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Bowen Zhou, Shiwei Sun, Jianning Sun, and Kefeng Zhu


The vertical turbulent velocity variance normalized by the convective velocity squared as a function of the boundary layer depth–normalized height [i.e., ] in the convective boundary layer (CBL) over a homogeneous surface exhibits a near-universal profile, as demonstrated by field observations, laboratory experiments, and numerical simulations. The profile holds over a wide CBL stability range set by the friction velocity, CBL depth, and surface heating. In contrast, the normalized horizontal turbulent velocity variance increases monotonically with decreasing stability. This study investigates the independence of the profile to changes in CBL stability, or more precisely, wind shear. Large-eddy simulations of several convective and neutral cases are performed by varying surface heating and geostrophic winds. Analysis of the turbulent kinetic energy budgets reveals that the conversion term between and depends almost entirely on buoyancy. This explains why does not vary with shear, which is a source to only. Further analysis through rotational and divergent decomposition suggests that the near-universal profile of is fundamentally related to the dynamics and interactions of local and nonlocal CBL turbulence. Specifically, the preferential interactions between local wavenumbers and the downscale energy cascade of CBL turbulence offer plausible explanations to the universal profile of .

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Shiwei Sun, Bowen Zhou, Ming Xue, and Kefeng Zhu


In numerical simulations of deep convection at kilometer-scale horizontal resolutions, in-cloud subgrid-scale (SGS) turbulence plays an important role in the transport of heat, moisture, and other scalars. By coarse graining a 50 m high-resolution large-eddy simulation (LES) of an idealized supercell storm to kilometer-scale grid spacings ranging from 250 m to 4 km, the SGS fluxes of heat, moisture, cloud, and precipitating water contents are diagnosed a priori. The kilometer-scale simulations are shown to be within the “gray zone” as in-cloud SGS turbulent fluxes are comparable in magnitude to the resolved fluxes at 4 km spacing, and do not become negligible until ~500 m spacing. Vertical and horizontal SGS fluxes are of comparable magnitudes; both exhibit nonlocal characteristics associated with deep convection as opposed to local gradient-diffusion type of turbulent mixing. As such, they are poorly parameterized by eddy-diffusivity-based closures. To improve the SGS representation of turbulent fluxes in deep convective storms, a scale-similarity LES closure is adapted to kilometer-scale simulations. The model exhibits good correlations with LES-diagnosed SGS fluxes, and is capable of representing countergradient fluxes. In a posteriori tests, supercell storms simulated with the refined similarity closure model at kilometer-scale resolutions show better agreement with the LES benchmark in terms of SGS fluxes than those with a turbulent-kinetic-energy-based gradient-diffusion scheme. However, it underestimates the strength of updrafts, which is suggested to be a consequence of the model effective resolution being lower than the native grid resolution.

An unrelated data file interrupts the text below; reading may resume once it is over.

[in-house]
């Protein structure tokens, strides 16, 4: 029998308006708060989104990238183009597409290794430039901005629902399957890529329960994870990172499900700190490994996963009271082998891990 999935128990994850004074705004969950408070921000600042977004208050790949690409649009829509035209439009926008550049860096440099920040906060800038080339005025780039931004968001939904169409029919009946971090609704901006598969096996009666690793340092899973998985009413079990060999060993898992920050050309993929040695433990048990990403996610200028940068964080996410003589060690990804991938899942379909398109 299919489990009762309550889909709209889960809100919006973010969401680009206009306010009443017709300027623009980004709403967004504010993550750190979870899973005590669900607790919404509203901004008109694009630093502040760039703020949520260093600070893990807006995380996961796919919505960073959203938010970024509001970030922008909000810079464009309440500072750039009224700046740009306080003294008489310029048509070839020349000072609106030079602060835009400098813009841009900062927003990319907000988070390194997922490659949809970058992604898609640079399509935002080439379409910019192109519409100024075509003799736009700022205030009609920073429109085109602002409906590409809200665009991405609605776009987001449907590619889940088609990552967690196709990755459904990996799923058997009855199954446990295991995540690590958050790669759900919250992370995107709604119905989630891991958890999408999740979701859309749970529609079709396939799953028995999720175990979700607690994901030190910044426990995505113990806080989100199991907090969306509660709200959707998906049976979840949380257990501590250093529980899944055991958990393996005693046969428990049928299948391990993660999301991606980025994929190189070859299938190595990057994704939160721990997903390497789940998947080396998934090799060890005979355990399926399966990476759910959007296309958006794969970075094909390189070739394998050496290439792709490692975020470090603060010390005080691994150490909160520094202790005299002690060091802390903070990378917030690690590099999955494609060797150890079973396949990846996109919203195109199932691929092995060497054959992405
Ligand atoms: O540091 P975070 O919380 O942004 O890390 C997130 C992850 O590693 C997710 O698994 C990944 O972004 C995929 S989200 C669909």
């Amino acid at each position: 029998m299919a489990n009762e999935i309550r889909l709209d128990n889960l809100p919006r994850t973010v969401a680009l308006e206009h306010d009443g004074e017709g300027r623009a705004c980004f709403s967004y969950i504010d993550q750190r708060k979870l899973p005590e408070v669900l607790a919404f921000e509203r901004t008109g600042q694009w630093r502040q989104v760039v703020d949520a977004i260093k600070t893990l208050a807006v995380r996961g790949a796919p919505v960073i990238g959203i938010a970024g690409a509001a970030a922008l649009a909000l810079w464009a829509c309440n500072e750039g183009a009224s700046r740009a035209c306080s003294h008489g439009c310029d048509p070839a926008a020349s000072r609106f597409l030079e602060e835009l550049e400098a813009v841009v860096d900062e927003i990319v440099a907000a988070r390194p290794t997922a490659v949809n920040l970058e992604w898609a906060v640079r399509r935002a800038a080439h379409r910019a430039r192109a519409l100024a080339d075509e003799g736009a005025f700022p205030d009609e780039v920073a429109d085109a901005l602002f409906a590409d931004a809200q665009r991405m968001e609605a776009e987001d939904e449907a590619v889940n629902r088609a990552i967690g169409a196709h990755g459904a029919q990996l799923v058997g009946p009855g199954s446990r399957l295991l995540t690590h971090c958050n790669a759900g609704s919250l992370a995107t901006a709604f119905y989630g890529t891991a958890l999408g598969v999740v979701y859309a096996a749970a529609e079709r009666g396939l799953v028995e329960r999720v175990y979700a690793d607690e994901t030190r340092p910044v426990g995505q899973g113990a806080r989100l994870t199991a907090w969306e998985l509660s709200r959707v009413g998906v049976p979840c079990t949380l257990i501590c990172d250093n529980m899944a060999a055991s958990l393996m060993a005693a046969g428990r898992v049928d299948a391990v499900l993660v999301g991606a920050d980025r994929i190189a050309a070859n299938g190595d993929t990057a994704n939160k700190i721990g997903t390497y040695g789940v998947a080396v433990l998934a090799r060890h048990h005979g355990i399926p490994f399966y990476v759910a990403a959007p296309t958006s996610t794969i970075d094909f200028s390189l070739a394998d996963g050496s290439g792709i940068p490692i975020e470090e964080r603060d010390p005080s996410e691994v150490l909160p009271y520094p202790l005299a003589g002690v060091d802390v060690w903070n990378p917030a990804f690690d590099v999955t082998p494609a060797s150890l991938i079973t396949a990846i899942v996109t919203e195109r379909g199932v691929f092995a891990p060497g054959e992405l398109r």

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Bowen Zhou, Shiwei Sun, Kai Yao, and Kefeng Zhu


Turbulent mixing in the daytime convective boundary layer (CBL) is carried out by organized nonlocal updrafts and smaller local eddies. In the upper mixed layer of the CBL, heat fluxes associated with nonlocal updrafts are directed up the local potential temperature gradient. To reproduce such countergradient behavior in parameterizations, a class of planetary boundary layer schemes adopts a countergradient correction term in addition to the classic downgradient eddy-diffusion term. Such schemes are popular because of their simple formulation and effective performance. This study reexamines those schemes to investigate the physical representations of the gradient and countergradient (GCG) terms, and to rebut the often-implied association of the GCG terms with heat fluxes due to local and nonlocal (LNL) eddies. To do so, large-eddy simulations (LESs) of six idealized CBL cases are performed. The GCG fluxes are computed a priori with horizontally averaged LES data, while the LNL fluxes are diagnosed through conditional sampling and Fourier decomposition of the LES flow field. It is found that in the upper mixed layer, the gradient term predicts downward fluxes in the presence of positive mean potential temperature gradient but is compensated by the upward countergradient correction flux, which is larger than the total heat flux. However, neither downward local fluxes nor larger-than-total nonlocal fluxes are diagnosed from LES. The difference reflects reduced turbulence efficiency for GCG fluxes and, in terms of physics, conceptual deficiencies in the GCG representation of CBL heat fluxes.

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